While good things did happen for the Penn State men’s golf team, it couldn’t put all the pieces together and finished eighth at the Inverness Intercollegiate Invitational, held in Toledo, Ohio.
Entering the tournament’s third and final round Tuesday, the Nittany Lions were in a tie for seventh place out of the 10-team field.
With the middle of the pack all scoring close to each other, they were one strong day from possibly breaking through to the top half of the leaderboard.
That didn’t happen, though; difficult weather conditions made many scores inflate and prevented the Lions from moving up in the standings.
According to head coach Greg Nye, a cold front swept through Tuesday and strong winds that were coming from a different direction than before hindered most of the day’s performances.
Senior Anthony DeGol also added that it was raining all night before the final round, leaving the course wet when play began.
“[The rain] made the rough very thick and hard to get your ball advancing,” DeGol said. “It made the course a lot longer than the day before, so instead of hitting it [with] short-irons, you were hitting long-irons in par-fours. With high winds, that leaves no room for error. It was just all-around difficult in every aspect.”
Every school except Michigan State’s final round score was its worst of the event, and the Lions shot fourteen strokes more in the last round than they did in the second round. Their final team score of 894 (296-292-306) put them in eighth place, but fifth-place Liberty was only eleven strokes ahead.
“It was good, because we were actually the lowest-ranked team in that tournament. Beating anyone was good,” DeGol said.
Although the field was packed with talent, some Lions also finished in the upper portion of the individual standings.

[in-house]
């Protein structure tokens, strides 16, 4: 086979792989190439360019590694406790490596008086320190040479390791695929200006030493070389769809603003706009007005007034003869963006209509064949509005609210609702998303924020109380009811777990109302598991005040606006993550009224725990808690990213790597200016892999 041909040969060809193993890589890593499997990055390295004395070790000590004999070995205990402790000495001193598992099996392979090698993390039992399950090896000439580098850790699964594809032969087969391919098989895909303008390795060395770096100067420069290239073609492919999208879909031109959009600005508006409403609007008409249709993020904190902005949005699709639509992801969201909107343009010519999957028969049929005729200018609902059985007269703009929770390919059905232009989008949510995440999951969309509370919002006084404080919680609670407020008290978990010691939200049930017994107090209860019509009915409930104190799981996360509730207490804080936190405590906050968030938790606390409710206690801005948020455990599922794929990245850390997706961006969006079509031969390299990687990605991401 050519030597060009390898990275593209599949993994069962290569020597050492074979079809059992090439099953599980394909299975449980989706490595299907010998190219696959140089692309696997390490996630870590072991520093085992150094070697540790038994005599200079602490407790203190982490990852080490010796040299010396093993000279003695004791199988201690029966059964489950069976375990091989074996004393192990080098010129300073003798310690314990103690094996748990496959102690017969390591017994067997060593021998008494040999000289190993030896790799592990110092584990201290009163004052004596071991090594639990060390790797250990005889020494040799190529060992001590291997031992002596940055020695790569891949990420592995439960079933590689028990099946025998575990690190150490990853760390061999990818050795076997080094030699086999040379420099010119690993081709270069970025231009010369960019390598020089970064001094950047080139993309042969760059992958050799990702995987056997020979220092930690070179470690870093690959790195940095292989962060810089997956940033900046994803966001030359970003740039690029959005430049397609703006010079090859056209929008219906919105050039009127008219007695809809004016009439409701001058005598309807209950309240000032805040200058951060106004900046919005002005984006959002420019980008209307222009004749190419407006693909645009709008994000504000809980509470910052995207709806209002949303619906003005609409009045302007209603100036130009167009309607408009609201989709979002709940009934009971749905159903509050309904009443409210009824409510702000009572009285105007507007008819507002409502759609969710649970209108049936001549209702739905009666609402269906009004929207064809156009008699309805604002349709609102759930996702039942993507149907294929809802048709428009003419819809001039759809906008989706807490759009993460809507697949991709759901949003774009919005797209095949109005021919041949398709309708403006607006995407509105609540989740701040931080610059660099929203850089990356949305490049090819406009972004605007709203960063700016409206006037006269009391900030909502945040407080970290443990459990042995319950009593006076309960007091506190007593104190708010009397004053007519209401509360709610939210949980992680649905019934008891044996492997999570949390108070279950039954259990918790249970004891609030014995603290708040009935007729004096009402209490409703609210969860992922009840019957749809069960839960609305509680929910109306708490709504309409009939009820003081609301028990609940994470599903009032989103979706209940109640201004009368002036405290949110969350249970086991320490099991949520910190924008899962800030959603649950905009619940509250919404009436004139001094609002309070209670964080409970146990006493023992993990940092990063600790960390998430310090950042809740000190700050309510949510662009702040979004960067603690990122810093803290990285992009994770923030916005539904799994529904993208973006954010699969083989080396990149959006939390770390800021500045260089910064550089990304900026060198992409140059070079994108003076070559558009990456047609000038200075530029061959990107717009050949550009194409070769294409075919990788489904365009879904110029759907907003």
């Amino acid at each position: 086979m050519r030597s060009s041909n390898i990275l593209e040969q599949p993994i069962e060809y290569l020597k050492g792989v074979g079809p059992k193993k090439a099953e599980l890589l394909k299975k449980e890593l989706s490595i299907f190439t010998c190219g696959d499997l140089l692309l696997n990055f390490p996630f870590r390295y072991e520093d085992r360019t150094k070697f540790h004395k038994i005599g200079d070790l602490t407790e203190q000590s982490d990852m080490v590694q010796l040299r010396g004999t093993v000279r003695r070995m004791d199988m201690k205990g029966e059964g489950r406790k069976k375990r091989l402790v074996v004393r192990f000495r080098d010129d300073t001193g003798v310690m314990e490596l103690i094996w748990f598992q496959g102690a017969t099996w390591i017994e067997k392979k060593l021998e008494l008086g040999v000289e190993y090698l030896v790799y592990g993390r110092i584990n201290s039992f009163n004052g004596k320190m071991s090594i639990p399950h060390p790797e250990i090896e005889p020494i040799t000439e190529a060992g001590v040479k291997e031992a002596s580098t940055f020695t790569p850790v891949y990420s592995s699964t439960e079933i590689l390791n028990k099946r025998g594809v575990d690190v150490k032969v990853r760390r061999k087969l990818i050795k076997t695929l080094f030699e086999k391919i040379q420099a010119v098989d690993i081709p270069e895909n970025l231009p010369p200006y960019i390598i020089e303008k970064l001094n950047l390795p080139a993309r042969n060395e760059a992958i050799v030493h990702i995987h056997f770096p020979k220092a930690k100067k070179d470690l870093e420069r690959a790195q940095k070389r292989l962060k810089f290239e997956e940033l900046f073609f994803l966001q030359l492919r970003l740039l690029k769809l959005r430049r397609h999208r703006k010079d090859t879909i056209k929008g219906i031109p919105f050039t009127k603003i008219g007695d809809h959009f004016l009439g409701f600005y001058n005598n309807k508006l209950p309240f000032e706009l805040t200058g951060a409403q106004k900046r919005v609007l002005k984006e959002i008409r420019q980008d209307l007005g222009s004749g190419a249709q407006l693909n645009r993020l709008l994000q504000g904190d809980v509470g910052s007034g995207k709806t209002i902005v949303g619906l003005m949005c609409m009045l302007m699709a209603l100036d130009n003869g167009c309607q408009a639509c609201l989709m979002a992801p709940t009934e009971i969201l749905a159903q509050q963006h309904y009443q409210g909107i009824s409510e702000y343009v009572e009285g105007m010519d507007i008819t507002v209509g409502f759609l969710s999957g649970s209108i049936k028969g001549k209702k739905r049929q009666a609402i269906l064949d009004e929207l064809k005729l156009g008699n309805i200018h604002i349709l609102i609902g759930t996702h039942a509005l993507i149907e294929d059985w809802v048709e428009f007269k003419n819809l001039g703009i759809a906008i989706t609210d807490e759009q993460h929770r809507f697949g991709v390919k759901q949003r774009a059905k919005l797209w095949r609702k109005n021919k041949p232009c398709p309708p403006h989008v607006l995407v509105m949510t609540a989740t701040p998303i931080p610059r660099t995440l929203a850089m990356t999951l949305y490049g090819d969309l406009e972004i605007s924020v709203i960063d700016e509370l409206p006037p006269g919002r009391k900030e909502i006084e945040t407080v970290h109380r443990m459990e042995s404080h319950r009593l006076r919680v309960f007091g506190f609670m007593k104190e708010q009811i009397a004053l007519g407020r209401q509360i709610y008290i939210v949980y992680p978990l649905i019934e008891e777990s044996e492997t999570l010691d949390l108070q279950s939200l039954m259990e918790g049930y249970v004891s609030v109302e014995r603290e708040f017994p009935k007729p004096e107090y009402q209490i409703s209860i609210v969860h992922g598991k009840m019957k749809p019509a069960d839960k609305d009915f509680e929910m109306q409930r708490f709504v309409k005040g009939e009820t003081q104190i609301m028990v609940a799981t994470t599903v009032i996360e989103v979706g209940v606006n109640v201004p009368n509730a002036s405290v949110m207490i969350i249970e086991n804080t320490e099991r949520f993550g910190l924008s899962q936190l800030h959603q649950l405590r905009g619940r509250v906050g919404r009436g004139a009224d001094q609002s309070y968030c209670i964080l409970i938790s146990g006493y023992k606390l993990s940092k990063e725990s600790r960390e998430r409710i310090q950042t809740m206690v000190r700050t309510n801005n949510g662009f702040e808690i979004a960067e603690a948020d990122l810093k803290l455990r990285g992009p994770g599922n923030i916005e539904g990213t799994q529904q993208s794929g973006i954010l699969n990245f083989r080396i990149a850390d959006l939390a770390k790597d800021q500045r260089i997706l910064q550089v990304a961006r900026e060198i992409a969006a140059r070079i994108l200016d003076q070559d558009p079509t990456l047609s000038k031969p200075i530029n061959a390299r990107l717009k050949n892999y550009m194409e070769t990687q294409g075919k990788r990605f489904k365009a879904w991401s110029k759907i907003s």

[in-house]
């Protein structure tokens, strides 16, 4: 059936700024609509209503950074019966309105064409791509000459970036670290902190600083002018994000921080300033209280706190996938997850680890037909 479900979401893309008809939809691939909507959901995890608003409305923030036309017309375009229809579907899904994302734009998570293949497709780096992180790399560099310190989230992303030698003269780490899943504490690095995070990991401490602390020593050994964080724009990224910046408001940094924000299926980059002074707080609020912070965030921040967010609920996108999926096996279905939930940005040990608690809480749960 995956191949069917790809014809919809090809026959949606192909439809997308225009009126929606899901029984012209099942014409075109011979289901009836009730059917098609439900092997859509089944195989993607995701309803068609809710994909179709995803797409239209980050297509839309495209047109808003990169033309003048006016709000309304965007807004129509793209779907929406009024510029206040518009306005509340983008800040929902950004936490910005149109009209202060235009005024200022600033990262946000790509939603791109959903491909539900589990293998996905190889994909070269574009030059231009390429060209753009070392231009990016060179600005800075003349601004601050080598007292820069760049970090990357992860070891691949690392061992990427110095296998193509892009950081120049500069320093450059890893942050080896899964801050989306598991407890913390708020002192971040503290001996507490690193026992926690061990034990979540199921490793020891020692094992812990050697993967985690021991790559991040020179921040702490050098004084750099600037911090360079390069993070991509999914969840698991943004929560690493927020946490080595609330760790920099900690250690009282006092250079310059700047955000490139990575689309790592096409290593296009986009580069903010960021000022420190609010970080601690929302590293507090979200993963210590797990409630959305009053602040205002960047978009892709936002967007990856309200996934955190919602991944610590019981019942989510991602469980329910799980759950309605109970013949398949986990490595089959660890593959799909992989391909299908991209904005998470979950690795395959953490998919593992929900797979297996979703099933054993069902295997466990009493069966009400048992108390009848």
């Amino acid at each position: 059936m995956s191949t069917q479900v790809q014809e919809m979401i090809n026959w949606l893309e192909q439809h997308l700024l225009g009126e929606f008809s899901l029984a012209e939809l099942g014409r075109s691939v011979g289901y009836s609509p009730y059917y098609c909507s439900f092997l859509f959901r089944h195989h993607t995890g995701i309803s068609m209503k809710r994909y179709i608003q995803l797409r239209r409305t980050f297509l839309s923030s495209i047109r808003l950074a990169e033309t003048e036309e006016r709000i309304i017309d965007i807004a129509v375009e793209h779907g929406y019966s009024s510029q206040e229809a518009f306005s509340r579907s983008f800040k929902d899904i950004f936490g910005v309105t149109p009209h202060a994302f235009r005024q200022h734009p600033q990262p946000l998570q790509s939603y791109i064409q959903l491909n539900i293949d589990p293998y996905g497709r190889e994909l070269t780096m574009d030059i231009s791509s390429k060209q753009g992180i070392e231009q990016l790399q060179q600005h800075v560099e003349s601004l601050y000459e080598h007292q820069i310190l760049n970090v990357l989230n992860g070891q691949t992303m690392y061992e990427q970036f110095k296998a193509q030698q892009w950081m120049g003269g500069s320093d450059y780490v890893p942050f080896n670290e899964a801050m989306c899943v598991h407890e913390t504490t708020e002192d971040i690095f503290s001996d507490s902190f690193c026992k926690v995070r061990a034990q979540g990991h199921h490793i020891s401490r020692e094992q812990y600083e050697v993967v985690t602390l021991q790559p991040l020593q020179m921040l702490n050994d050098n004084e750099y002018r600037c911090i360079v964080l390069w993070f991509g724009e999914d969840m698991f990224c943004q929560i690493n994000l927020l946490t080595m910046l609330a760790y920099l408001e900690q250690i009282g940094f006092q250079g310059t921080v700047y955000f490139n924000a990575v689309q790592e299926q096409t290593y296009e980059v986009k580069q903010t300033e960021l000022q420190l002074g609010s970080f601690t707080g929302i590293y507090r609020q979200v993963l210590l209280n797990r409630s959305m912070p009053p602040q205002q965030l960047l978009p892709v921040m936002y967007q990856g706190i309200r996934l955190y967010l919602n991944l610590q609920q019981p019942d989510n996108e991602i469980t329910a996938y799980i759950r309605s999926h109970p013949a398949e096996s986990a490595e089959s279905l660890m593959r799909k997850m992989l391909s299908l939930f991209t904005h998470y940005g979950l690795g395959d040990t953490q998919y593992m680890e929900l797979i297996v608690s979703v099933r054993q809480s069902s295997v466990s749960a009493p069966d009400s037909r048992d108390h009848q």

Senior Jay Woodward and sophomore Jens Talbert tied for 20th place, each notching a final score of 222 (+9). DeGol was two strokes behind, tying for 27th place.
With a 228 (+15), freshman J.D. Dornes finished in a tie for 40th place, one stroke ahead of freshman Geoff Vartelas (T-43rd place) and three strokes ahead of sophomore Xander McDonald-Smith (47th). However, Dornes was competing as an individual; since he wasn’t in the team’s starting lineup, he did not count towards its scoring.
In what was Dornes’ debut with the Lions, he placed fifth out of the thirteen golfers who competed as individuals. Nye said he liked what he saw from Dornes.
“He did a really nice job of competing, given we were on a US Open golf course and it was his very first event,” Nye said in a text message. Nye added that whether he starts or not in upcoming events depends on how he performs in practices and team qualifying.
The team’s performance against Big Ten opponents at the event went basically the same way.
The Lions had the chance to finish in the top half of conference schools, going into Tuesday tied with Michigan. But while they pulled ahead of the Wolverines, Michigan State jumped ahead of both schools with the second-best score of the day.
The other conference opponent, Northwestern, was the tournament’s winner. Its 868 (285-288-295) was eleven strokes ahead of the event’s runner-ups, Florida State, Kent State and North Texas.
DeGol said it was encouraging to see the team contend well with conference opponents so early in the season.
“It just takes a few bad holes here and there [and] some maturity issues with our team. I think stepping forward that these guys know what to expect, because you’re not going to get much more brutal than a tournament in conditions like this. It’s only easier from here on out,” DeGol said.
Northwestern’s Jack Perry and Kent State’s Kevin Miller won the tournament with 215s (+2), one stroke ahead of eight different golfers.
Penn State’s next tournament will begin on Sunday, Sept. 30 at the Miromar Lakes Collegiate in Fort Myers, Fla. Nye said that it should be only a matter of time before the team breaks through.
“They have practiced and scored well at home, but we are still not able to bring it on the road to the degree to finish top-half in these better fields,” Nye said. “If we attack our games honestly over the year, this group will move up.”